AceShowbiz - Dog the Bounty Hunter a.k.a. Duane Chapman is targeted in $430K celebrity ripoff. The reality TV star was reportedly offered $430,000 to fly to Dubai for a speech, but it turns out to be a total scam. TMZ was the first to report.
According to his literary agent, Alan Nevis at Renaissance Talent, the check was sent to his office by FedEx on Wednesday morning, August 7. It didn't took a long time for him to get suspicious of the whole deal.
Nevis shared that the sweet offer started last month when he received an email, seemingly from Sheikh Mansour bin Zayed Al Nahyan -- the real Deputy Prime Minister of United Arab Emirates, who told him his desire to have Dog speaking at an economic empowerment convention for small business owners on August 31.
Dog's team noted that the contract they sent looked very professional so they didn't find anything sketchy. In addition, the website for the alleged event, mansourfoundation.org, also looked like a real website that allowed you to make donations.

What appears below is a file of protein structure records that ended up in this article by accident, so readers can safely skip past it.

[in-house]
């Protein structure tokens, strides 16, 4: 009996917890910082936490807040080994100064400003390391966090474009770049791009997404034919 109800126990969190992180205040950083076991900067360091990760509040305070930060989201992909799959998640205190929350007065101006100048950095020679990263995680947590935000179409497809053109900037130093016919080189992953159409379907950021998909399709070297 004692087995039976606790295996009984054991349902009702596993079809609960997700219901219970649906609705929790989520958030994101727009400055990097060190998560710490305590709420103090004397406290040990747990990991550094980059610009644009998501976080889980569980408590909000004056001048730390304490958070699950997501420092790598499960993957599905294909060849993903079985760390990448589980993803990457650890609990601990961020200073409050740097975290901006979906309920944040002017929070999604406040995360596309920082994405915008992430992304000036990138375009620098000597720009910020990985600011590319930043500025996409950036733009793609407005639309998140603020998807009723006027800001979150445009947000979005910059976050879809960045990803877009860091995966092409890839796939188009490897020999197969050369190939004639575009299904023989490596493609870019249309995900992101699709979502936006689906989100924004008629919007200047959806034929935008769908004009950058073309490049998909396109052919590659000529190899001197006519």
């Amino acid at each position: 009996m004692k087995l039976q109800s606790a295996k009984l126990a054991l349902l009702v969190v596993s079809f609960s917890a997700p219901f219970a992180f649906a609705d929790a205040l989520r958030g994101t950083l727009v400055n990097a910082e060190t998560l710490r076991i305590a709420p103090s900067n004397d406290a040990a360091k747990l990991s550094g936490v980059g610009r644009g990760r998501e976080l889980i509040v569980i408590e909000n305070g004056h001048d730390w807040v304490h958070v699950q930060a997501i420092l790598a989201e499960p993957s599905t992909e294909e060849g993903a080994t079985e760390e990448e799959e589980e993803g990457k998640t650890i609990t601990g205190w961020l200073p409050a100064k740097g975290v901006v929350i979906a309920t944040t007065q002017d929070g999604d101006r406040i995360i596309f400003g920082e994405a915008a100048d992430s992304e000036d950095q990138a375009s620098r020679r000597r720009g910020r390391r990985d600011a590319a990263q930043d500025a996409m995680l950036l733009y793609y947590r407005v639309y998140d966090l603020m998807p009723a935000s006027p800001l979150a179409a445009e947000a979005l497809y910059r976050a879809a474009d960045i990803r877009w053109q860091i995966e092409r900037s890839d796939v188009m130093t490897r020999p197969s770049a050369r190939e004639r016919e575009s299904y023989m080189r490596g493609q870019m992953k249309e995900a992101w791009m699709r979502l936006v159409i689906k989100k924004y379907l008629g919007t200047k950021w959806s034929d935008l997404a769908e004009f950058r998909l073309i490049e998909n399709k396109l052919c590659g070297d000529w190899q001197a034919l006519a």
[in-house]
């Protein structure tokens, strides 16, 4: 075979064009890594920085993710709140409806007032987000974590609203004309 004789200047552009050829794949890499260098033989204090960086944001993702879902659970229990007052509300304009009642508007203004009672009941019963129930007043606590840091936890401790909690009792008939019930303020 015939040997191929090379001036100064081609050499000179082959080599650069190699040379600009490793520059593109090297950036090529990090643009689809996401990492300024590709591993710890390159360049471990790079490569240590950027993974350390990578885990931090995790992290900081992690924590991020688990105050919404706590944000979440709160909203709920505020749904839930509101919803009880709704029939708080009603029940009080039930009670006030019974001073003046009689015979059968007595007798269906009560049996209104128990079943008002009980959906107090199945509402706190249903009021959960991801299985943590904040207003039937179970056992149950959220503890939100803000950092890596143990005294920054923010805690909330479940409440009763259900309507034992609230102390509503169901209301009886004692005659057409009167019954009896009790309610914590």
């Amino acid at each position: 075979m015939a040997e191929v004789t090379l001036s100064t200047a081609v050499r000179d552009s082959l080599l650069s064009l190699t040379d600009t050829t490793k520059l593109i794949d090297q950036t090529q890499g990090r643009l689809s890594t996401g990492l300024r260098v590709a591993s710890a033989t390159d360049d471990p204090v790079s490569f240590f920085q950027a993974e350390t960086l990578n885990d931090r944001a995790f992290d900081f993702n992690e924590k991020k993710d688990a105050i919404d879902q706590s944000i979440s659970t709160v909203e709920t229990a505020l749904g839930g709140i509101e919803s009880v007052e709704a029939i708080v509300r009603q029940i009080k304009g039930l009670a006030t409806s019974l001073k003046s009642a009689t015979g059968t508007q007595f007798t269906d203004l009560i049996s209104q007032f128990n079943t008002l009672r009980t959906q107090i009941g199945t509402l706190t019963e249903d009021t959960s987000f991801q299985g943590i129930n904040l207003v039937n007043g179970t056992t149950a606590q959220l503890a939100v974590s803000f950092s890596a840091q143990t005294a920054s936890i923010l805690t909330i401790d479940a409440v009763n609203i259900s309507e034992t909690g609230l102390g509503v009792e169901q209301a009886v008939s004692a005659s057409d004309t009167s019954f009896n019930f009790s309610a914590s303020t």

However, Nevis said that things got suspicious when he realized that all communication was by email. However, the foundation claimed that couldn't be helped considering there was 11-hour time difference between L.A. to UAE. Nevis felt the biggest red flag when the foundation told him they'd had trouble wiring funds to the bank where he has his business account, so they asked for his personal account at a different bank.
Thinking it was fishy, both Nevis and Dog decided to walk away but then the check arrived and the number featured was much more than the agreed upon fee. The catch was that the foundation asked Dog to donate $250K of the fee back to the organization.
Surely Dog's team didn't wire the money right away. Nevis allegedly did some research by calling the Portland bank that issued the check as well as Benson Industries, the Portland construction company, that wrote it. The bank confirmed that it was an active account, while Benson refused to say for whom the account was.
According to federal and local law enforment sources, this scam is like the new Nigerian Prince letter. Should Dog sent back the requested $250K, it would have been from his own money.